I'd already made up my mind to use the new 24TB hard disk capacities, distributed between Seagate Exos X24 and Western Digital Ultrastar DC HC580.

After the first Ultrastar drive I decided to not create a zfs raidz1 with 4 drives and one extra for parity because I wouldn't stand hearing the constant 120 Hz drone of five 7200 RPM units. Instead, I'll keep one "cold" raidz1 consisting of 2 drives and one for parity, for more permanent or archival storage, set up to completely spin down. The extra 2 drives would see daily usage.

Both Exos X24 units are warmer but less loud than any of the three Ultrastar DC 580 from the zfs raidz1 pool. All of them burn 6-7W, each, during usage.

To connect the disks to the ASM1166 ports I use a 50 cm 6 SATA server strip, like the one from AliExpress.


At spin-up these drives would go above 30W for the few seconds of acceleration. For 5 disks at power on this would give around 150W of draw, so I chose the 650W Seasonic FOCUS-SPX-650 SFX form factor power supply, that should have around 90% efficiency even at a few tens of watts.

The Rock 5B firmware currently has a problem impeding it from correct USB-C PD negotiation. Once Linux boots, the power can then be settled, unfortunately that happens late enough that most USB PD adapters just refuse to handshake.

As a result, the solution is to use a regular USB-C power delivery adapter, like any of the available GaN adapters, but with a fixed USB-C voltage socket adapter. Those adapters contain processors that can negotiate fixed USB PD voltages, and then send the power to a barrel connector. In the process, I got such a fixed voltage cable for 12V, and it luckily arrived with a dumb 2-wire crimp and 5.5 mm barrel adapter. Separately, I had a dumb, 2-wire 5.5 mm to USB-C cable, which I could plug into the Rock 5B, into the crimp from above, and into the a 12 volt line from the ATX 24 cable coming from the Seasonic power supply. For ATX 24 I'm using a breakout board.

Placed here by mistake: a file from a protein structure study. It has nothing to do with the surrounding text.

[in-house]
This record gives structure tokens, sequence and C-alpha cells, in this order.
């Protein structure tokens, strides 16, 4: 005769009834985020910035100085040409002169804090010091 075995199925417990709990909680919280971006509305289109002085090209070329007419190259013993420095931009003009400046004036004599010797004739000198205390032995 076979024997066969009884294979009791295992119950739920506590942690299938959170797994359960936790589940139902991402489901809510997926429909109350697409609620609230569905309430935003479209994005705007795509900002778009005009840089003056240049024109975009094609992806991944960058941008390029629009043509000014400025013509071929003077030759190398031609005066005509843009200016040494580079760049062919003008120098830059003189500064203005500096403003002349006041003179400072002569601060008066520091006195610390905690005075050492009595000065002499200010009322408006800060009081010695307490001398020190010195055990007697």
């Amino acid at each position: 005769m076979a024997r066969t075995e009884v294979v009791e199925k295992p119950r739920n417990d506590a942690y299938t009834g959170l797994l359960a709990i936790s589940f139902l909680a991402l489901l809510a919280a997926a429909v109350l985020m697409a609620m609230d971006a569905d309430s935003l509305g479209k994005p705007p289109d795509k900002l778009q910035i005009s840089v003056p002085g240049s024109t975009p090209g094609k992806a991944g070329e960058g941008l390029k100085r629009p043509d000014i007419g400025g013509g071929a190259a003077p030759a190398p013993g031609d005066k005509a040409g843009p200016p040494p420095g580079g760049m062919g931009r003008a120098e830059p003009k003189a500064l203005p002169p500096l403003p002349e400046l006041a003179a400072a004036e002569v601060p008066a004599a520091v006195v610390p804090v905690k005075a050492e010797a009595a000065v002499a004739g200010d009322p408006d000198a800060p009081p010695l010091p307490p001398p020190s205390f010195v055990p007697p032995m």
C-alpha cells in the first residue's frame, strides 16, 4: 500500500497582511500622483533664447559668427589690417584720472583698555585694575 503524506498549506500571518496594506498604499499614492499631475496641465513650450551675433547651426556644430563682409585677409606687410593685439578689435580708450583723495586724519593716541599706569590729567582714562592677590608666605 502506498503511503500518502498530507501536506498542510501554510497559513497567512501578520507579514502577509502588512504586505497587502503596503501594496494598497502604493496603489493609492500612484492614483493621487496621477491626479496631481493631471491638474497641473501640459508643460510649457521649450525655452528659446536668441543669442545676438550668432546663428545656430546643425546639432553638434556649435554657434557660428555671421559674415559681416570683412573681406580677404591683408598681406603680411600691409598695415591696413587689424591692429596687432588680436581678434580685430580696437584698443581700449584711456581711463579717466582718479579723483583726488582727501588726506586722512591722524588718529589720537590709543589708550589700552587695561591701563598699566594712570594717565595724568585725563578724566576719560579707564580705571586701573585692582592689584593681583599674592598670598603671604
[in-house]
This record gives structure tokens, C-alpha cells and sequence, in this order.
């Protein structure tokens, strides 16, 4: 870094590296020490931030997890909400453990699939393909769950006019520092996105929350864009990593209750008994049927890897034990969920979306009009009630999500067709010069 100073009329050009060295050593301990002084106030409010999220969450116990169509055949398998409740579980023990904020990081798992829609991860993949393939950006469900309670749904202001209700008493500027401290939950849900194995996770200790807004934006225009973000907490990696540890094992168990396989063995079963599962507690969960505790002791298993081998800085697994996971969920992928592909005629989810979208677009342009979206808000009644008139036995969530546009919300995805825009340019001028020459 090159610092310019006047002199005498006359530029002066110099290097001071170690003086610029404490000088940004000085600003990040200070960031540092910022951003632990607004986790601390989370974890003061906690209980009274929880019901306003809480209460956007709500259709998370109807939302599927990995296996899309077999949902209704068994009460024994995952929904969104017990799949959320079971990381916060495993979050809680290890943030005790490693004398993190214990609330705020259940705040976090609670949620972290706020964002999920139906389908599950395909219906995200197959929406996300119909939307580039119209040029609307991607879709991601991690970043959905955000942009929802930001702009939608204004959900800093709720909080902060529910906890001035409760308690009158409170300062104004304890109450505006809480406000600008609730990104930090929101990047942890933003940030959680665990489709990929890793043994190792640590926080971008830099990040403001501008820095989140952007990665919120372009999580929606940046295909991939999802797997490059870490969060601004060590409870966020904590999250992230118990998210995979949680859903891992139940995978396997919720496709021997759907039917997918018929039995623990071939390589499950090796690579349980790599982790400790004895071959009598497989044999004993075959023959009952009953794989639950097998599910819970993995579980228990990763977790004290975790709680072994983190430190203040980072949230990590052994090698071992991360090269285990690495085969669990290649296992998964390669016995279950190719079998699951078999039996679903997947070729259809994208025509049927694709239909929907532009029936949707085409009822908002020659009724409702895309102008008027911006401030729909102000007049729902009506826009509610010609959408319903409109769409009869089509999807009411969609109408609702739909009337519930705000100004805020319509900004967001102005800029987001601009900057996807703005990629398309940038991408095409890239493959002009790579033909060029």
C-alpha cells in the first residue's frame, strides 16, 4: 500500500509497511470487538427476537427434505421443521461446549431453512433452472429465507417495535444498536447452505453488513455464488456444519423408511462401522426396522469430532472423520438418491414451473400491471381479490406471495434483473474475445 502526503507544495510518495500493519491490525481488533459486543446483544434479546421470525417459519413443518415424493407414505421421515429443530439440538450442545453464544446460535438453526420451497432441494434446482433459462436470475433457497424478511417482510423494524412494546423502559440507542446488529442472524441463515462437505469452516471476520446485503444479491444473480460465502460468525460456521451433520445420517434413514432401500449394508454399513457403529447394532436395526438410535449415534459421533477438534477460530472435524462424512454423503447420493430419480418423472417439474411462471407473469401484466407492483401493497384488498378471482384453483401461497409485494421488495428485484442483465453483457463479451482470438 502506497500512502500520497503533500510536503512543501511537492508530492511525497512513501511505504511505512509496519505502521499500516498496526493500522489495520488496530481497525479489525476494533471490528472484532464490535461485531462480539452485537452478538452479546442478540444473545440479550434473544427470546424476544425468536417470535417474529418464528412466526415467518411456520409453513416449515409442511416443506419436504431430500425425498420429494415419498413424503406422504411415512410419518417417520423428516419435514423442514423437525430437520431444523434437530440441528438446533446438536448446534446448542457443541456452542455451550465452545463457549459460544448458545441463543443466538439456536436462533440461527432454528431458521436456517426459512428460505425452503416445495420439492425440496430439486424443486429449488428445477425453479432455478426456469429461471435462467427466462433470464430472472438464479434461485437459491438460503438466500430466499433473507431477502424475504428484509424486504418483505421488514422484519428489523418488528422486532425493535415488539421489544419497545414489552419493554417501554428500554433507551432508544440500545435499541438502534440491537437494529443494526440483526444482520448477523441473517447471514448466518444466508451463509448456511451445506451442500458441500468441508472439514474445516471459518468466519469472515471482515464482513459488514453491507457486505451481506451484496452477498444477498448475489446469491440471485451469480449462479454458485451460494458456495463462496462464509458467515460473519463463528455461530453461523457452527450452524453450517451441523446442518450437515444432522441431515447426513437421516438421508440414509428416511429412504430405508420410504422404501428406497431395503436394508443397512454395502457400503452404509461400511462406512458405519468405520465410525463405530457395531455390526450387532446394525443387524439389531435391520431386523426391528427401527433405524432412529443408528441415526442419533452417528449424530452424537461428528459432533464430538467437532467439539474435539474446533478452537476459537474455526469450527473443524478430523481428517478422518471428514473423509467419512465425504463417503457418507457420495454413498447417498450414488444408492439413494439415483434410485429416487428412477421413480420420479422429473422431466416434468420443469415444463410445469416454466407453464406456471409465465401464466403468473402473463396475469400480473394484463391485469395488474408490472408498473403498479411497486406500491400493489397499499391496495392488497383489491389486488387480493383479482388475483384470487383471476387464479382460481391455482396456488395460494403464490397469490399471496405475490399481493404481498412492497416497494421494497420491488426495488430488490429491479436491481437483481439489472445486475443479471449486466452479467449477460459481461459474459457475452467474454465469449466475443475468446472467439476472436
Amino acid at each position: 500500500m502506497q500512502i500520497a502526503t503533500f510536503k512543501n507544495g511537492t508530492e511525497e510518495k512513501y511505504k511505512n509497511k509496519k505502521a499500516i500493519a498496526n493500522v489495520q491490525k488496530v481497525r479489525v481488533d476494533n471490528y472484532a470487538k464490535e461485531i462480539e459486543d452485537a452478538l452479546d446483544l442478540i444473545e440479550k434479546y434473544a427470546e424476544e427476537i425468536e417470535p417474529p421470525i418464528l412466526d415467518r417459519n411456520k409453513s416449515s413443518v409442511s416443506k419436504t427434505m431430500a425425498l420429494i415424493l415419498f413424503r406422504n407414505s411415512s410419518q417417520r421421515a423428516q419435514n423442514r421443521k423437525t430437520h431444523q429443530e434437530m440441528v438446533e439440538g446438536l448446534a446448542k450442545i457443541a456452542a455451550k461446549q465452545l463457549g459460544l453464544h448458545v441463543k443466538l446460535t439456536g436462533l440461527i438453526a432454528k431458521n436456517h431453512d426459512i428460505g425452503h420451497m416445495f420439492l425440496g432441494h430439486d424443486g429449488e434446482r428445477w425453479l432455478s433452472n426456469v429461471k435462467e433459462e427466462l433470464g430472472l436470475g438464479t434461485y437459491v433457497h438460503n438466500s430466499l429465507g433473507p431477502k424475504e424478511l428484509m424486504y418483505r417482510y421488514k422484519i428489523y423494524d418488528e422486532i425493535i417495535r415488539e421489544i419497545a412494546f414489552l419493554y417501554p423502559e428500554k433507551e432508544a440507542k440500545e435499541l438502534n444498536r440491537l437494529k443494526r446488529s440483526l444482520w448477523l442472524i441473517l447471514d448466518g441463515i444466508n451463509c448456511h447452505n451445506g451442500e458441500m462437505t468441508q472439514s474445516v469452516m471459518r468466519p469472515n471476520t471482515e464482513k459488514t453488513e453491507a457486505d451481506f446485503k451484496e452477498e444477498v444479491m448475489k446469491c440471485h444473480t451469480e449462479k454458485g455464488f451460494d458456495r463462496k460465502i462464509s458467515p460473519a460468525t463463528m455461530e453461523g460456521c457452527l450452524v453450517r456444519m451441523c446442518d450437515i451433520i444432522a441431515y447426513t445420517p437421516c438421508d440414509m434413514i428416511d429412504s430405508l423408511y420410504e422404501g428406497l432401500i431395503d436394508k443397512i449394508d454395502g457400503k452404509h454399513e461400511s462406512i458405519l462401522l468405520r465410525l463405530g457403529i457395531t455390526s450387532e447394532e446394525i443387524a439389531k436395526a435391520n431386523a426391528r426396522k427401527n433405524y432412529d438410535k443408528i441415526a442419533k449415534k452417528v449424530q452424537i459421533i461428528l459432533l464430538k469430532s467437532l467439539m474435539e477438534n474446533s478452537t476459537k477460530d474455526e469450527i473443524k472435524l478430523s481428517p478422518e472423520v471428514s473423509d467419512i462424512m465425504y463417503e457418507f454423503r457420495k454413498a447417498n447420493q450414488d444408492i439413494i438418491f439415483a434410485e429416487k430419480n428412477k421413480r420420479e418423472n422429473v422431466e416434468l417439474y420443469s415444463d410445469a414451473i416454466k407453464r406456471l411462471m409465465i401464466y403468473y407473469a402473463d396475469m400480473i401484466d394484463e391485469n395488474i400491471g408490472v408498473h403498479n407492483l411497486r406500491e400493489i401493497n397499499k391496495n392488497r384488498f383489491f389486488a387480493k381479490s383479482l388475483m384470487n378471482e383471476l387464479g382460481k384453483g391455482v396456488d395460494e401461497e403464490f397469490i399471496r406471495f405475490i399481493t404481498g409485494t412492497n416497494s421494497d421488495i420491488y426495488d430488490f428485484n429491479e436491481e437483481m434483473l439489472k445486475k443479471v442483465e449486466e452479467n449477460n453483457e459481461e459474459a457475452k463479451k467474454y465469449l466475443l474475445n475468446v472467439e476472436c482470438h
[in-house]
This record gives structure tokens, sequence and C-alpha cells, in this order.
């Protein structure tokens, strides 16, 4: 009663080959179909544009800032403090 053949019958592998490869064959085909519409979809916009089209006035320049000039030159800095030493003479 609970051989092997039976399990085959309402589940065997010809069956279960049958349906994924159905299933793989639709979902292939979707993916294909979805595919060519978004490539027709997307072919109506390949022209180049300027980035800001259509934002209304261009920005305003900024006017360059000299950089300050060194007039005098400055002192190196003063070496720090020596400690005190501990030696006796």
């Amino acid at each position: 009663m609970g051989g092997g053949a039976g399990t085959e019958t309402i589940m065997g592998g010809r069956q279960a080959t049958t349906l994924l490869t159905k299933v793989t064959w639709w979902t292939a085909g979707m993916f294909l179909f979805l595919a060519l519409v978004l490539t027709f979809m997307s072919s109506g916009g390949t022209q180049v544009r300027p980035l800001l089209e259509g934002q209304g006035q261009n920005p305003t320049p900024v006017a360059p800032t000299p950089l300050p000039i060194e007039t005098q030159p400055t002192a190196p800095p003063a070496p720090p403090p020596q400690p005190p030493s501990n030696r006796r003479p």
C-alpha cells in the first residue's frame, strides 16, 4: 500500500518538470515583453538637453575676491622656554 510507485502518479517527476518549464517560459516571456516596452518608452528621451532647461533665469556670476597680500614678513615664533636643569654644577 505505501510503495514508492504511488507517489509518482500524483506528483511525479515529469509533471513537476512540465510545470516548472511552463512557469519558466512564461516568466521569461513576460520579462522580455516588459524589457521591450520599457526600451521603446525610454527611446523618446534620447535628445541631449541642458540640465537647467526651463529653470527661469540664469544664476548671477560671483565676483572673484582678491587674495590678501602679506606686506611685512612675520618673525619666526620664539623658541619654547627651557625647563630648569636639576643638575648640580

ATX 24 breakout with crimp and case


I decided to get the Jonsbo N1 case for this build. Their support is excellent, also this micro-itx case is big enough for the pico-itx Radxa Rock 5B board.

To fit the SBC, and this is where I could have saved some effort by going directly to Allnet China (the ones making the acrylic case) with my specs, I got an acrylic sheet, 150 mm x 200 mm x 3 mm, which I cut myself to mini ITX size, around 150 mm x 170 mm, and used to replace the SOC ventillator acrylic wall, also screwed in 3 points to the N1 case:

Case view of Radxa Rock 5B in Jonsbo N1

Since the ASM1166 chip gets so hot, I had to use a 12V Noctua NF-A4x10 PWM fan, connected through the 7V "silent" Noctua adapter to a PSU SATA to fan header adapter.

Top detail with 12V crimp and USB cable

The 2 thick, blue cables are a Y connector, 2x USB 3.0 male connectors to motherboard USB 3.0 header from AliExpress. The idea is to plug the cables in the two USB 3.0 slots on the rear of the Rock 5B, then connect the 19-pin USB 3.0 front panel header from the Jonsbo N1 case there.

Top full view

Also with a Noctua NF-A14 PWM front panel fan, also connected through the 7V "silent" Noctua adapter to the Jonsbo N1 plate. This one wasn't even necessary, as the supplied Jonsbo 140mm fan has better static pressure to push air between the 5 hard disk drives, but could use a 7V "silencer".

Closed view

In the meanwhile I have the HDPLEX 250W GaN passive power supply too, but I haven't gotten to using it instead of the Seasonic SPX 650.

With Linux 6.1.43, the kernel adapted by Joshua Riek from the recent (March 2024) official Radxa 6.1 release, there are no SATA or USB dropouts, nor any dmesg errors.

BTW I use Arch.